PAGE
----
RL: The thought of warm egg salad…Ugh. Avoid chocolate—it melts. 

 

What about outside the city—do you seek out any specific country stores or roadside stands? 

LC: Big roadside signs and antiques are tip-offs that you should keep driving. We like the berry stands in the Skagit Valley and select cherry and peach stands east of the Cascades. 

CM&ZA: That’s what the town of Edison is for.

JW: The general store at Roche Harbor has some decent wines.

RL: There’s a great market in the Skagit Valley called Snow Goose Farm Market. I’ve made lot of good meals out of that spot.

 

Are there more complex dishes you typically prepare in advance, or is that too complicated? 

ER: I save the complex stuff for my compadres. Knock yourself out!

A&JK: Just because preparations aren’t elaborate doesn’t mean they’re not elegant.

RL: If you wanna fuss on one thing, bring a nice dessert. A jam shortbread is fun, easy and delicious—just two shortbread cookies and with some jam sandwiched between them. 

 

How do you transport food items? 

ER: I use a hodge-podge of canvas bags that all have a story. I also have an insulated wine bag that comes in super handy. It can hold four bottles, but in my case it typically holds two bottles, sparkling water, and a bomber of beer. There are pockets for ice packs—bonus!

A&JK: I like my market tote. It’s a basket that I take to the farmer’s market, sturdy and easy to carry and fits everything. I also like vintage baskets—they don’t make ‘em like they used to.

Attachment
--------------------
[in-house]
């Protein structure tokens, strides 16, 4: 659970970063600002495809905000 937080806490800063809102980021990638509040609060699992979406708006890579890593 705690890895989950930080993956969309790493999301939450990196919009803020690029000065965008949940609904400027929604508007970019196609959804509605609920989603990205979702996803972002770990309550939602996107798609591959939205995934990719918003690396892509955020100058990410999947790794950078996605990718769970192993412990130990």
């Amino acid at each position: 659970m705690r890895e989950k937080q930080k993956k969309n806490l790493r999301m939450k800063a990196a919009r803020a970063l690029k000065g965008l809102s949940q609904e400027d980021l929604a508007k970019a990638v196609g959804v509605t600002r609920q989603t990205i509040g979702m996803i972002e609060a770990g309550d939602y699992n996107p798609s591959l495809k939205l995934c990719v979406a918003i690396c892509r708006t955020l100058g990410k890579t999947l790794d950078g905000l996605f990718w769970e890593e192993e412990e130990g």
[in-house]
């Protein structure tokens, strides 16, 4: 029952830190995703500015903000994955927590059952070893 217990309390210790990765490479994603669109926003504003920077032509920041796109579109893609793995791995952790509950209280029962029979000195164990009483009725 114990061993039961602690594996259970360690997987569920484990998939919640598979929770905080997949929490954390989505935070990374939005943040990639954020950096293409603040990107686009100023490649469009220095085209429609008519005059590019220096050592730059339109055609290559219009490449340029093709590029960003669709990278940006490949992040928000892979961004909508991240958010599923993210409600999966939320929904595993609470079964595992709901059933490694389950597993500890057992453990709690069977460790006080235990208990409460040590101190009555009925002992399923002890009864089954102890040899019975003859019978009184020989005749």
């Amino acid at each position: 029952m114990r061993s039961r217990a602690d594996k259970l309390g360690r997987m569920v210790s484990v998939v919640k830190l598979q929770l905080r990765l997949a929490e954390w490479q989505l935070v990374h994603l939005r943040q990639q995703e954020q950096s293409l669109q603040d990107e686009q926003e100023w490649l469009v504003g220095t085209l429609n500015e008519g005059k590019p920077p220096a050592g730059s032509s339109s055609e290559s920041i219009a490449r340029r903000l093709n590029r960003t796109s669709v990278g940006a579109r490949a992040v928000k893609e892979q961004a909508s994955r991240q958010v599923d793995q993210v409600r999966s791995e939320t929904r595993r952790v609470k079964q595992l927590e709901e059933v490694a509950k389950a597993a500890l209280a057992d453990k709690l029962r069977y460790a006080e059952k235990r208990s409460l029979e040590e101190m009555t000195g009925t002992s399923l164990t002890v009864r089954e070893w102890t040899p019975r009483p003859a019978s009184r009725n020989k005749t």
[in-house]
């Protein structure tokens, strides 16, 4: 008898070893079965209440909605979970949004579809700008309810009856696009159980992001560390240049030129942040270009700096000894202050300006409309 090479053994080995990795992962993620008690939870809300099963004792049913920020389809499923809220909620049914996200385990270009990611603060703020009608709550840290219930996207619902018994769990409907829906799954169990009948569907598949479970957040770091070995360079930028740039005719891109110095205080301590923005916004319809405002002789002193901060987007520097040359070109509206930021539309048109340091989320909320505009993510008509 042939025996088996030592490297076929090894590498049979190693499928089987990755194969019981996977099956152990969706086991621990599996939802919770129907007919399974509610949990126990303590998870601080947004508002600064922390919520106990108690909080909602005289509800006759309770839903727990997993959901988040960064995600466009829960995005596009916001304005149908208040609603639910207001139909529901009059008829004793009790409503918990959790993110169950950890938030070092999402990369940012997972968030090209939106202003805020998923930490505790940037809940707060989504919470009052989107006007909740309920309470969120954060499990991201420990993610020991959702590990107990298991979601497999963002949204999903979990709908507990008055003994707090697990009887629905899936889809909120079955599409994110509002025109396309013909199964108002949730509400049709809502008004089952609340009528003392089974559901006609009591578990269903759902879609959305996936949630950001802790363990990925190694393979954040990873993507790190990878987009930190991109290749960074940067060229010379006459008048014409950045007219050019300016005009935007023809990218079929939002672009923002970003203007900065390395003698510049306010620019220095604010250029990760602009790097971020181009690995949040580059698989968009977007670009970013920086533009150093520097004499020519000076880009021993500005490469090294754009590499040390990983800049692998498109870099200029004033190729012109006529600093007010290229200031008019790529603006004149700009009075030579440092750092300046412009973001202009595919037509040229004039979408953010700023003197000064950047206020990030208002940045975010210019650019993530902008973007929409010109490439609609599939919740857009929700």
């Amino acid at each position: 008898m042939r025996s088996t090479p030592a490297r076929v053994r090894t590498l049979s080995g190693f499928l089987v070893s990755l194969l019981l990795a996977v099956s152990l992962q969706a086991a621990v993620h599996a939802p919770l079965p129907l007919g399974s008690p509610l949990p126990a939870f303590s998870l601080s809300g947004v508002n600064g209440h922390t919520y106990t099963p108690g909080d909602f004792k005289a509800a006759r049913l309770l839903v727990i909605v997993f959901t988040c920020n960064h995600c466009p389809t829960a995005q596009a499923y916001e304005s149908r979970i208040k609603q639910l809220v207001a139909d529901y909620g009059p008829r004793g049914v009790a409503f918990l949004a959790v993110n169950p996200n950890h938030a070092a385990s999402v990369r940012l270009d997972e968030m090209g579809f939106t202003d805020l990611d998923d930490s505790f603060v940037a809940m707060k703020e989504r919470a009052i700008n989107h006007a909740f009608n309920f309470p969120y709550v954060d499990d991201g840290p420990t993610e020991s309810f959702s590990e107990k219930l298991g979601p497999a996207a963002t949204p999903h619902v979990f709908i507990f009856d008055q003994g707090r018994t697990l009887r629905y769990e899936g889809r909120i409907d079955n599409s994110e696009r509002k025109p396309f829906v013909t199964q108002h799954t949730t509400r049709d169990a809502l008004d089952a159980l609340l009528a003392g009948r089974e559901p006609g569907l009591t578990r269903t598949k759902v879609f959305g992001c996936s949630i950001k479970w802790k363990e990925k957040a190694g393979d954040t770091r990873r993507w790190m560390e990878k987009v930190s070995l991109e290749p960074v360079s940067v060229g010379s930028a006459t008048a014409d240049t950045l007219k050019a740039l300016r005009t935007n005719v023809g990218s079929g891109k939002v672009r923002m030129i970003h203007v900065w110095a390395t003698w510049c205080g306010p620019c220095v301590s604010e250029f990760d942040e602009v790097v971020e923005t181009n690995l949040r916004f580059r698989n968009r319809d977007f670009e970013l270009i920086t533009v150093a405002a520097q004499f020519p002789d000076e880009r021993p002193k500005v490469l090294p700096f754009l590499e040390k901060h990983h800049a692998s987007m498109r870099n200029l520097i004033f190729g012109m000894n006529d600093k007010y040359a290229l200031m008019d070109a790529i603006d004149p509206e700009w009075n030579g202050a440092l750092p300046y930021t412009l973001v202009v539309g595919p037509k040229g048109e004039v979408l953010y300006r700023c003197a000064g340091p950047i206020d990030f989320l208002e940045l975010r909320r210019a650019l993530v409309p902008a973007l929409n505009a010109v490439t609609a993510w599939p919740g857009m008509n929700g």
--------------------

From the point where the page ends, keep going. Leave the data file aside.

MH: My Tarboo tote bag is the ultimate picnic basket. 

CM&ZA: Anything that holds ice. Double garbage bags in a pinch.

JW: Canvas sack. I can fit what I need, carry by hand or on my shoulder and it’s always ready by the backdoor.

RL: Whatever gets the job done. Not very romantic, I know. I make up for it with the food.

ML: Paper bags from the supermarket, plus I have a soft pack cooler. I’m not into fancy gizmos. 

 

What are the absolute necessities, equipment-wise, for a good picnic? 

ER: Tarp under blanket (does the NW earth ever get dry?), cutting board (aka land-table), wine key, knife, cloth napkin. Extras: Insulated wine bag. Fire pit. Romance. 

ES: Blanket, grill, real plates, real silverware and some type of entertainment—Frisbee, baseball, softball. 

CM&ZA: Oyster knife, .38 snub nose, jumper cables…

RL: A wine key and a pocket knife. And your lover. 

 

What’s the single most important thing to keep in mind when planning a picnic? 

ER: Don’t worry, be happy. 

LC: Bring a blanket.

ES: Check the weather.

A&JK: Don’t forget the corkscrew. 

MH: Invite people you adore. 

CM&AZ: Chilled rosé. Always.

JW: Bring a sharp knife.

ML: You should never leave a picnic hungry.

RL: Your meal tastes better if you sweat for it.